A welcome return to Westlake

Our Junior Choir – Nota Bella has a new Musical Director this year.

Elise Bradley, pictured above and right at a rehearsal with Nota Bella yesterday, is a familiar face to many staff as she was previously a music teacher and later HOD Music at Westlake – from 1990 until 2006.

In 2007, Elise accepted the position of Musical Director of the Toronto Children’s Chorus in Canada, one of the top children’s choirs in the world. After 14 years, in 2022 she has returned to live in New Zealand, and returned to Westlake Girls.

Fiona Wilson, our current HOD Music (pictured below with Elise), was taught music and was introduced to choral singing by Elise and Fiona returned many years later, to work with Elise as music teacher, before she left for Toronto.

What were some of the highlights of working in such a prestigious international organisation like TCC?

Some highlights – working with the children – they are the heart and soul of the organisation and it was a privilege and a joy to work with them all. The reason they achieved what they did was because of their commitment and dedication to the repertoire, the rigour and the pedagogy. Other highlights – opportunities to collaborate with other choirs and musicians – such as Krzysztof Penderecki in Toronto and Krakow, tour in Canada with the Fujii Ensemble, perform with the Toronto Symphony Orchestra on numerous major works, perform “Dido and Aeneas” with the early music ensembles Tafelmusik and Opera Atelier, and with Masaaki Suzuki, Christopher Plummer, Gordon Pinsent, Yannick Nezet-Seguin, Peter Oundjian and Sir Andrew Davis. Singing in the Musikverein in Austria, touring both nationally and internationally, presenting our annual concert series, singing for our local community, the collaborative outreach programmes and working with visiting clinicians such as Maria Guinand, Anton Armstrong and Cristian Grases.

How are you finding returning to NZ after 16 years away? (what has changed and what is familiar?)

In speaking from the heart, and after over 14 years away, I find the choral scene quite disheartening in a number of ways. I feel like the standard of music in schools has less priority and that there is less commitment to pedagogy, and for many singing has become an activity which has no fundamental understanding. Anybody can sing, but not everyone can sing well, so training has to happen. I am passionate about music education and choral singing, and I take the art of choral music making very seriously. Hence I have continued to study, seek professional development opportunities and I work hard. I admire the people who are working to give the best to music education and to the children singing in choirs, but I do not propagate the philosophy of mediocrity nor shortchanging the children. Children need the best of us and from us, so they can be empowered and be the best role models for the next generation. Choral singing is our voice – and we are the keepers of text. Singing comes from our hearts and from our souls and the music must always win.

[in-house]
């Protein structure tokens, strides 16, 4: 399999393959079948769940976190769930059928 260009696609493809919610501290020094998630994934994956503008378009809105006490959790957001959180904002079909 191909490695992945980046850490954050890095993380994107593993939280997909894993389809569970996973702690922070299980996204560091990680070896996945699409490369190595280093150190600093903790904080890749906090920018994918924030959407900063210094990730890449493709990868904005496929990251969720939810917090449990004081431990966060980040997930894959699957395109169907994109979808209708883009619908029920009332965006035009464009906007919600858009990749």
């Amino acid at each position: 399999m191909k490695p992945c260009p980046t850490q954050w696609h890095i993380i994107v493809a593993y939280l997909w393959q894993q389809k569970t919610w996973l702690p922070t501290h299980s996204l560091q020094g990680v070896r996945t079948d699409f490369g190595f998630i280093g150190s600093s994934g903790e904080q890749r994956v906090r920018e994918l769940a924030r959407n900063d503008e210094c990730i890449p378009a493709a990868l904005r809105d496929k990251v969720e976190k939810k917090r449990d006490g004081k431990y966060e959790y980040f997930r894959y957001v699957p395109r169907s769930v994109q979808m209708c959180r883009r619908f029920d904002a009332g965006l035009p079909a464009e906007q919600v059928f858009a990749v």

How does it feel to be back at WGHS and working with Fiona Wilson (HOD Music)?

I absolutely love it. I love the full cycle of life. Fiona was my student, then we worked together when I was HOD Music at WGHS, and now she is my HOD – my boss. I aim to support her vision for the future of choral singing at Westlake and in the wider community – and to support the artistry that goes into making musicians. Music is not an add on, it is a must. It is part of our culture and society, and should be taken as seriously as any other subject.

If I can provide a way in which to support that, then I will give to it wholeheartedly. I am excited to be working with Nota Bella this year – and am enjoying the singers immensely.

My daughter went to Westlake, and now my granddaughter goes to Westlake. Westlake is my other family – it is like coming home!

What new skills and ideas can you bring to our junior singers?

Children do not know what they can do and how far they can go – so I ask! If you do not ask, you do not get! But you do need to know what to ask for – and that is my job as a choral conductor. I want to empower the choristers and teach them skills for a lifetime of learning – whether it be in music or anything else. I always ask the choristers not to be the weakest link – and an ex-pupil from Westlake who sang in Key Cygnetures 14 years ago, thanked me recently – as she was able to liken this saying to her chosen profession of engineering! Repertoire – this is fundamental to the success of a choir. Choosing diverse repertoire from different genres, eras and cultures broadens choristers’ horizons and gives a deeper understanding of inclusivity and community. I want them to understand basic theory, not just to learn music by rote, to learn to sight-sing, to enjoy the repertoire from different cultures, be proud of their achievements, and enjoy the art of singing with others in a choir – united as a team.

NB: Nota Bella Choir is still open for Year 9 and 10 singers. It is an amazing opportunity to learn from one of the best choral conductors in the world! If you haven’t sung in a choir before – it is a great way to make lots of new friends and enjoy performing music together. Please come and see Mrs Wilson in the Music Department if you are interested in joining Nota Bella.